The post 1900 years proved to be Clergue’s most eventful Sault period. Clergue’s expansive Sault works were now fully constructed and operational. His various ventures sparked wild enthusiasm amongst visiting investors. A half built power canal had become a booming industrial district epicenter in the span of only 4 years. A fledgling city was growing for workers, complete with high-tech amenities like electric streetcars.
When Clergue’s investors began to demand a timely return on their money from existing projects, he instead offered them an expanded industrial vision. Iron ore and gold had been recently discovered in Wawa. Clergue planned to mine and transport the ore back to the Sault on a newly constructed railway and steamship line. The iron would then be fashioned into steel rails at the new steel plant.
Investors were intrigued, as were both federal and provincial government leaders. There was a powerful belief that any nation worth its salt needed a domestic steel industry, and Canada was no exception. There was the additional allure of developing the vast wilderness of Northern Ontario. The Sault and “New Ontario” would become the province’s industrial frontier.
Canada’s rail industry relied on imported steel. Clergue convinced both levels of government that rails could be produced in Sault Ste. Marie if mill contracts were guaranteed. Despite business objections that imports were less expensive and proven in quality, Clergue was awarded the rail contract. Investor dollars flooded in to make his most ambitious dream an apparent reality. The various enterprises Clergue founded were now organized under one umbrella: The Consolidated Lake Superior Company. At its 1903 peak, the Consolidated was valued at $150 million – a staggering sum for the time.
With government contracts secured, and protective tariffs and bounties promised by the Canadian government, Clergue’s investors were poised to reap their long awaited profits. In 1902 the first steel rails were rolled, and an enormous power plant in Sault, Michigan was opened. Clergue spent over $100,000 to mark the occasion, serving dinner to thousands of guests, hiring brass bands, and staging impressive fireworks displays. Prime Minister Laurier was in attendance, along with the entire Sault population and hundreds of visiting investors.
1902 marked the height of Clergue’s investor optimism. His plans for industrial expansion continued unabated. Clergue dreamed of linking the Sault to James Bay by rail through the northern Canadian wilderness. Its bountiful resources would be funnelled to his Sault manufacturing conglomerate. To investors, he boasted the city would soon rival Chicago and Philadelphia. . Investors were becoming increasingly wary of Clergue’s promises when they had not received significant returns.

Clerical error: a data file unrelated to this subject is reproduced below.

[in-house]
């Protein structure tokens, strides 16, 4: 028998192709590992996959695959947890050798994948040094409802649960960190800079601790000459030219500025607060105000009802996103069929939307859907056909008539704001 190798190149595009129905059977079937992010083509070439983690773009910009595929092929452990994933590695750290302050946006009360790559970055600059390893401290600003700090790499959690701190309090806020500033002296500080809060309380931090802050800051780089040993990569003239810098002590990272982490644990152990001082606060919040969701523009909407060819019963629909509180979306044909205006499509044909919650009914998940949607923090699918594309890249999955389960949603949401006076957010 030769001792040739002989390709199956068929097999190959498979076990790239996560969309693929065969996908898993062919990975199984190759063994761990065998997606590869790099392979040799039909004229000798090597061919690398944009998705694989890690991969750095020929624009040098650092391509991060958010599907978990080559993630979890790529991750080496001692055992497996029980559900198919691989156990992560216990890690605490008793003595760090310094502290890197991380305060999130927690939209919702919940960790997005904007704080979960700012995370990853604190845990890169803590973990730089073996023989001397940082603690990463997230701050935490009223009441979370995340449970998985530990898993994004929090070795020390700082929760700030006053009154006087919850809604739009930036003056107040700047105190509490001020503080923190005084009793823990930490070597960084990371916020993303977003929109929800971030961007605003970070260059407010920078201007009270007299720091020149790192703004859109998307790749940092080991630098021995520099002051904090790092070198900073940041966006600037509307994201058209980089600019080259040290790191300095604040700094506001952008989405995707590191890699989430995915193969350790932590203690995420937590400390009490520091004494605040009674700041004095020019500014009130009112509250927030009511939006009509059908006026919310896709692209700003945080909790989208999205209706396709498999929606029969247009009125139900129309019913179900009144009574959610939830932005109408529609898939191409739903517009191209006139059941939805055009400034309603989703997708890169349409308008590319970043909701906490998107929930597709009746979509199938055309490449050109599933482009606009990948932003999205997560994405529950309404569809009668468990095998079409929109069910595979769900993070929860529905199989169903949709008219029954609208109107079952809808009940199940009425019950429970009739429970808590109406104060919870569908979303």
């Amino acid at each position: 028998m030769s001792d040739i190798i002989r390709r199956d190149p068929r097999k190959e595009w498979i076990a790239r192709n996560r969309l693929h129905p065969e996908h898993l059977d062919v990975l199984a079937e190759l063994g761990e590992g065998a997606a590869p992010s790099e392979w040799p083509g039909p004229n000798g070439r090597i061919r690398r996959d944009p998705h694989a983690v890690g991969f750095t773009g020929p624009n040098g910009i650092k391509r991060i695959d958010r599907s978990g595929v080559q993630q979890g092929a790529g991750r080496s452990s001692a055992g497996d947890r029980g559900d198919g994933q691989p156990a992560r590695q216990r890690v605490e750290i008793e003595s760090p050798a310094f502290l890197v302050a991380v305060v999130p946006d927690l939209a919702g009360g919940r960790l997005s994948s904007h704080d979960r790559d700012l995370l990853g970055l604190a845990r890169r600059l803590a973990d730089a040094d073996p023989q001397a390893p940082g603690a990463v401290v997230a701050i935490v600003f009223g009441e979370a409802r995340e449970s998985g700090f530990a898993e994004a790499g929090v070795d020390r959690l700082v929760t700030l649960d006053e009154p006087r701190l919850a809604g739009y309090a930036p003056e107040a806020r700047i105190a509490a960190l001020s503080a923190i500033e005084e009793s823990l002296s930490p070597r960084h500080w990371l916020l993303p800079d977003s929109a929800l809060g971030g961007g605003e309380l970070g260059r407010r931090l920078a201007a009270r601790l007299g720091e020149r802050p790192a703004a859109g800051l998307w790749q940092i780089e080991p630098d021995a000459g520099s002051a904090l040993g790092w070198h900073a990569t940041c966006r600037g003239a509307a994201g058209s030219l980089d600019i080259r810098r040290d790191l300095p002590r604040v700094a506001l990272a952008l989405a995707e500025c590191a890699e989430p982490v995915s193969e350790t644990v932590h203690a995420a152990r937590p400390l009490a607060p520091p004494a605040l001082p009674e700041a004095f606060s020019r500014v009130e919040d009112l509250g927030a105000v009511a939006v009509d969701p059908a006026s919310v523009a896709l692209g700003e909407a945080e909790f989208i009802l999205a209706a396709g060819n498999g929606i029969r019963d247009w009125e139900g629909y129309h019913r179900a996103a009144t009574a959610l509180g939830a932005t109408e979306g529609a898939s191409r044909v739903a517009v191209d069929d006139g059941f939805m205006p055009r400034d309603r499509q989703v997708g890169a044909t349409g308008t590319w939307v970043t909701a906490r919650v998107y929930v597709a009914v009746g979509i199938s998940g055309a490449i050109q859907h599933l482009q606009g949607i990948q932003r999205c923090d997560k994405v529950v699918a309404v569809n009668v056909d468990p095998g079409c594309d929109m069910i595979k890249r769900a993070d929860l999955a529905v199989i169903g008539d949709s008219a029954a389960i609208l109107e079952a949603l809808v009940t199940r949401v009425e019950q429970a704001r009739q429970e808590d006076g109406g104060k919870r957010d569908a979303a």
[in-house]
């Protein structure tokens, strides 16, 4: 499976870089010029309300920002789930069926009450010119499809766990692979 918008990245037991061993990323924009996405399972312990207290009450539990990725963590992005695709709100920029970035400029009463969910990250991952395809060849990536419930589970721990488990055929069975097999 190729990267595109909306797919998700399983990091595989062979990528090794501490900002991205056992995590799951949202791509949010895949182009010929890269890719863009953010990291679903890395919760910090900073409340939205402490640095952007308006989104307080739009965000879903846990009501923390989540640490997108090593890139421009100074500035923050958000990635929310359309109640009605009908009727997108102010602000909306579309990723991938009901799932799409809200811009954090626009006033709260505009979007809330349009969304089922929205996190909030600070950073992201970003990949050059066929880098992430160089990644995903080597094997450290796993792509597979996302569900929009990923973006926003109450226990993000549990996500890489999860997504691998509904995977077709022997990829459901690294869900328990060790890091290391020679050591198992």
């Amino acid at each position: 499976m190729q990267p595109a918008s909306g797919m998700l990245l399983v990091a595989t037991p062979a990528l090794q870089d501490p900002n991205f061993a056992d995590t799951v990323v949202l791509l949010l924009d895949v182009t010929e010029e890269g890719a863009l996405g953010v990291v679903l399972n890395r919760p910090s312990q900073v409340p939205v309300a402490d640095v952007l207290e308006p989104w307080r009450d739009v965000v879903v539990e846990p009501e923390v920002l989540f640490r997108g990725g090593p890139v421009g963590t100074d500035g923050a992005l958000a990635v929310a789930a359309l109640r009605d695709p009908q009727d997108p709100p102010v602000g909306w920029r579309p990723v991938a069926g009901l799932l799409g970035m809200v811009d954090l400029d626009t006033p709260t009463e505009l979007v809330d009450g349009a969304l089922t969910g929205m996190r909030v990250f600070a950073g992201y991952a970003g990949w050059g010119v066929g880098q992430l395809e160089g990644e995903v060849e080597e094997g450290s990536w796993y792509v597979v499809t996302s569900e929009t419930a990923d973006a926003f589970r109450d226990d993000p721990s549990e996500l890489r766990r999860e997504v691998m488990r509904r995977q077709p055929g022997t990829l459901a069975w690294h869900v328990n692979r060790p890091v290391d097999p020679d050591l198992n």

Clergue’s remarkable vision was dogged by a fatal flaw. Most of his industries were customers of one another. The pulp mill bought from his lumber operations – electricity was purchased by consolidated company mills and streetcars – the steel plant was essentially the railway’s sole customer. Clergue’s nickel mines and refining plants existed to service the pulp mill sulphite operation. Consolidated’s profitability was dependent on selling finished goods. The company’s claimed $150 million value disguised this important fact. Every dollar generated was spent developing resource extraction and supply chains. Unless enormous sales volumes were generated, the entire enterprise would fail.
The markets refused to cooperate. Paper prices plummeted. Clergue’s initial steel production did not meet quality standards. Further, overall demand for steel was lower than what Clergue had forecast. A lack of additional capital precluded any attempt to weather these market storms. Investors lost patience, and by September 1903 the Lake Superior Company could not make its payroll.
The unpaid workers rioted, smashing Clergue’s office windows in his administrative building. Firearms were seized by rioters from the general store. Sault mayor Plummer, expecting the worst, called up the militia from Toronto. Reinforcements arrived the next morning by train by which time the rioting ceased.
The Ontario government was grudgingly persuaded to provide a $2 million bailout to the now collapsed Consolidated. The Sault industries had become “too big to fail” within the span of eight short years. Nearly all of Clergue’s industries would survive bankruptcy through the restructuring that followed, but the same could not be said for Clergue’s career. Stripped of his Consolidated Company directorship, Clergue lingered in the Sault for several years before moving to Montreal to live with his sister until his death in 1939.